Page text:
Who could be next?
As Russia’s invasion force grinds further into Ukraine, other post-Soviet countries also have reason to fear for their future.
Five countries besides Ukraine—Armenia, Azerbaijan, Belarus, Georgia, and Moldova—are classified by the EU as its neighbors in the Eastern Partnership. Three of them marked the thirtieth anniversary of their accession to the United Nations on Wednesday, March 2. Yet they are still stuck in a grey zone, outside the EU and NATO.
There is much to be said about the failures of governance and flawed institutions in all these countries. But three decades after the fall of the USSR, they are all fully-fledged sovereign states. The hideous paradox is that even in the worst days of their fragile statehood in the 1990s, none of these countries faced the challenge to its very existence that Ukraine confronts in 2022. Russian President Vladimir Putin is no longer just revisiting 1991, he is sending us back to 1939, or even 1918, when an imperial power could roll its army into a neighboring state.
Overnight the EU has to change a neighborhood policy focused on incremental reform into one that is about the survival of these countries as states.
It’s worth considering the vulnerabilities of these five countries and how each can be supported.
In Belarus, the Russian takeover has already happened. It is Moscow’s full military partner in the new war. Amid the carnage in Ukraine it is easy to overlook that Russia has now effectively swallowed Belarus whole and that it is lost to Europe for the foreseeable future. A country of nine million people has now surrendered its independence. Yet just eighteen months ago it experienced a democratic uprising that almost toppled President Alexander Lukashenko. How different would it be if those mass protests had succeeded? The EU must continue to support Belarus’s brave democratic opposition, but it is a very long haul.
Russia wields an awful lot of power in Armenia, which is a member of Russian-led military and economic blocs, the Collective Security Treaty Organization and the Eurasian Economic Union. Russia now also effectively runs the Armenian-populated enclave of Nagorny Karabakh after the end of the 2020 war between Armenia and Azerbaijan.
Prime Minister Nikol Pashinyan came to power wanting to move Armenia toward Europe. In his quixotic populism, he resembles no one in the post-Soviet space so much as Ukrainian President Volodymyr Zelensky. But Ukraine and Armenia are on different sides of the geopolitical divide. It was an achievement that Armenia even managed to abstain in the United Nations General Assembly vote denouncing Russia’s invasion of Ukraine on March 2, 2022.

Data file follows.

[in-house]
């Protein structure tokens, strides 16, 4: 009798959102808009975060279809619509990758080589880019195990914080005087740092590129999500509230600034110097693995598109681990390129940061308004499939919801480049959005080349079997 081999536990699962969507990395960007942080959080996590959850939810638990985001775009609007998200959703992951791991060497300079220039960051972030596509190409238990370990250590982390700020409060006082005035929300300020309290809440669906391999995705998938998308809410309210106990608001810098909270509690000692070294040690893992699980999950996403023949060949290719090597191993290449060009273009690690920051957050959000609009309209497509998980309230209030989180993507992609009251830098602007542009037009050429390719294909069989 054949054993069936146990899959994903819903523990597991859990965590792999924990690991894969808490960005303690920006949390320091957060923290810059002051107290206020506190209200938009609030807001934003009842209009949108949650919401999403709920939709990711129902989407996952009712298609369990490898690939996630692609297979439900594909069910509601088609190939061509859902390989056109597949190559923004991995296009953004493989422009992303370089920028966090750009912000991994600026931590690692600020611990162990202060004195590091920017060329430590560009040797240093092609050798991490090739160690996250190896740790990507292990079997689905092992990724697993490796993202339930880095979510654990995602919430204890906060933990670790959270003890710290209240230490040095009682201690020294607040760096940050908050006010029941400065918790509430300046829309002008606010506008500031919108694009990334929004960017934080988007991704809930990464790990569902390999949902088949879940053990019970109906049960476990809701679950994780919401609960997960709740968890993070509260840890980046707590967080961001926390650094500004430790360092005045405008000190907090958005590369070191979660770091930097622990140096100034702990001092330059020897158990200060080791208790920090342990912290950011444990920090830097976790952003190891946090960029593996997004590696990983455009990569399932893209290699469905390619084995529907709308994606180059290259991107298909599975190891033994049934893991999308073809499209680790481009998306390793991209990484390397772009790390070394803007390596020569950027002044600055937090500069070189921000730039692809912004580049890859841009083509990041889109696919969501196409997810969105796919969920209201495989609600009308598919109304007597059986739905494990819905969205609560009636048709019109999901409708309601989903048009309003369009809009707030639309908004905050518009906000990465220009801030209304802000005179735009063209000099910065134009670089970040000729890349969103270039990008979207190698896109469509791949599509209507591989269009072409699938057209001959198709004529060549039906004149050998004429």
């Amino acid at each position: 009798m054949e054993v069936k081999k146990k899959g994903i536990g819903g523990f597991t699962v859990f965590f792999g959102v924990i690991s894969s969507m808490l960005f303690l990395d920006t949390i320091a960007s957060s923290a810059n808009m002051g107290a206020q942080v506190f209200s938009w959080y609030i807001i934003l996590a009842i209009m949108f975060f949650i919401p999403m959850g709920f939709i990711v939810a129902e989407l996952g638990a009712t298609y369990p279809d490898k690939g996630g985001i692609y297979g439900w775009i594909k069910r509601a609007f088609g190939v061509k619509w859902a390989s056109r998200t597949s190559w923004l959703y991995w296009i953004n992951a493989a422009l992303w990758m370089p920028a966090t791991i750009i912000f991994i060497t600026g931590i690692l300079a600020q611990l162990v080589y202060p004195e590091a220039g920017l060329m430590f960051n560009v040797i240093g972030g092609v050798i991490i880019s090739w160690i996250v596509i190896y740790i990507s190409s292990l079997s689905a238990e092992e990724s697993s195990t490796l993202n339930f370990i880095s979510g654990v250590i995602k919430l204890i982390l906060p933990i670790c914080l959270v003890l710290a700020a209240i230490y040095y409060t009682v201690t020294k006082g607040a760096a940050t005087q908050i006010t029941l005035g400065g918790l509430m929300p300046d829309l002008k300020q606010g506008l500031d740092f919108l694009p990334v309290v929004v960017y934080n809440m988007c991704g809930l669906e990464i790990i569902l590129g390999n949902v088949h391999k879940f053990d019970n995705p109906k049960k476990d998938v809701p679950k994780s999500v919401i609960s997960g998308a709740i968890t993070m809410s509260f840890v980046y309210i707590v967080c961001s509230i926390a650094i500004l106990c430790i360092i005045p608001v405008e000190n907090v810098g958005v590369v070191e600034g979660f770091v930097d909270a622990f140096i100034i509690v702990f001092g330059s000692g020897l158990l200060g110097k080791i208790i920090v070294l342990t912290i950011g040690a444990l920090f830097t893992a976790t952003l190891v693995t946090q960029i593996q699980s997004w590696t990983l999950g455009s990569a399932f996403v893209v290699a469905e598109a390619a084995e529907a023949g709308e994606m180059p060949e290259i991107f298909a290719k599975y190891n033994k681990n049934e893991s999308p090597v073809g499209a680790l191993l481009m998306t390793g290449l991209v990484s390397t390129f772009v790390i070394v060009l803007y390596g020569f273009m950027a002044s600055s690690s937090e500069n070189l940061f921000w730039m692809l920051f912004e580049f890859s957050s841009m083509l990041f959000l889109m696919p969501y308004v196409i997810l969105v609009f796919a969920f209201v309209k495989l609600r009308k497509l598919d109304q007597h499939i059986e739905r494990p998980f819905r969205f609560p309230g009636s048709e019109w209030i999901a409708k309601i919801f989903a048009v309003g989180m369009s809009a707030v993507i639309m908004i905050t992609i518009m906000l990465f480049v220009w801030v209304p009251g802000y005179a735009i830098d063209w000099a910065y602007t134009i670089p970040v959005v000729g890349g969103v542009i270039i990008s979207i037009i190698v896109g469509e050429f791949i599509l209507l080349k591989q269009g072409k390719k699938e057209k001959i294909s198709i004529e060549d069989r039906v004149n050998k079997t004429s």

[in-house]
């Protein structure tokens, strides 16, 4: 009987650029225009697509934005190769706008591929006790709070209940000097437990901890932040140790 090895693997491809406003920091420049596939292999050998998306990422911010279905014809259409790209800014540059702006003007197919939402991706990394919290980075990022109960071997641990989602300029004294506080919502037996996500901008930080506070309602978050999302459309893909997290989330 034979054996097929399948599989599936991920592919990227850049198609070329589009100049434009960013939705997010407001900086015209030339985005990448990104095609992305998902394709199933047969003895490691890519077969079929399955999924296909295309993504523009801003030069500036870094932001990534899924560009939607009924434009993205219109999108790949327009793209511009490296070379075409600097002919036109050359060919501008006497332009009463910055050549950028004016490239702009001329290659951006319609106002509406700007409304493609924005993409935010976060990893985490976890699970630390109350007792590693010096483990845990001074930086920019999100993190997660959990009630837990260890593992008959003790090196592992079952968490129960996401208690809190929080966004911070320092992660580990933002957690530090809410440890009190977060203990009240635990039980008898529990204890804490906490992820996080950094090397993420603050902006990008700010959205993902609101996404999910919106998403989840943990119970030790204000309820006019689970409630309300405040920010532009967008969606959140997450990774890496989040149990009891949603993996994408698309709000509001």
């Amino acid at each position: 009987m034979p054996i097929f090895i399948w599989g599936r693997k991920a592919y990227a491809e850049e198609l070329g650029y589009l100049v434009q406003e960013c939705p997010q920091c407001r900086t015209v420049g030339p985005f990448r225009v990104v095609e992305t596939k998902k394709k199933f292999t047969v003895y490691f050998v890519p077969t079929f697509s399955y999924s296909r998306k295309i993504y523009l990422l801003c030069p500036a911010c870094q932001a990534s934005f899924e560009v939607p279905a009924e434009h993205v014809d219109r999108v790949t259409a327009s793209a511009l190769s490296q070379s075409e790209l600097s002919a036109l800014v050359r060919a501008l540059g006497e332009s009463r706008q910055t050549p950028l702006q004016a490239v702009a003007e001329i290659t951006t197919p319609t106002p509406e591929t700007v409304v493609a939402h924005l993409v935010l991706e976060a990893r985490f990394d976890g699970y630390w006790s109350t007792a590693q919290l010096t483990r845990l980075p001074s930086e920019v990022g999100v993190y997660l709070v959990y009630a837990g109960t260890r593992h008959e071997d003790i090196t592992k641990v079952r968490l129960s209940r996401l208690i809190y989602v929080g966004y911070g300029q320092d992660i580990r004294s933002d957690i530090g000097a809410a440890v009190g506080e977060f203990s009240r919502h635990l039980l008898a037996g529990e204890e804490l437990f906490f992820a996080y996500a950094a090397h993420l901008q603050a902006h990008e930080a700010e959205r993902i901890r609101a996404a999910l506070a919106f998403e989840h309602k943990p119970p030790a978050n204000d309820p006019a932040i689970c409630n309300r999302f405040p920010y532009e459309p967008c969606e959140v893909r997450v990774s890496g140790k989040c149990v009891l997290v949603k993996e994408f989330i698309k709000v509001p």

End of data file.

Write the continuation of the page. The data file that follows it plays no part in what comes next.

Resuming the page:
One Armenian expert describes the prime minister as being a “useful trophy for Putin” as the man who committed to implementing the Russian-imposed ceasefire agreement that ended the 2020 war. But Russia has many longer-term economic and political levers in Armenia it can use—and many useful friends such as former president and opposition leader Robert Kocharyan.
The EU, through its Comprehensive and Enhanced Partnership Agreement (CEPA), and also the Armenian diaspora organizations that opposed Pashinyan because of the 2020 war, should now move to explicitly support the country’s democratically elected government.
Azerbaijan balances uncomfortably between Russia and Ukraine. President Ilham Aliyev traveled to Kyiv in January. Then he was summoned to Moscow just two days before the Russian invasion to sign an already drafted “cooperation” agreement with Putin. The optics were horrendous for Aliyev, but it did provide him with some guarantees. The first point of the agreement talks of territorial integrity and “adherence to the principles of non-interference in each other’s internal affairs.” (Note how brazen it is to use this normative language given what Putin did two days later). This, together with a much tighter agreement with Turkey, has bought Aliyev an insurance policy of sorts.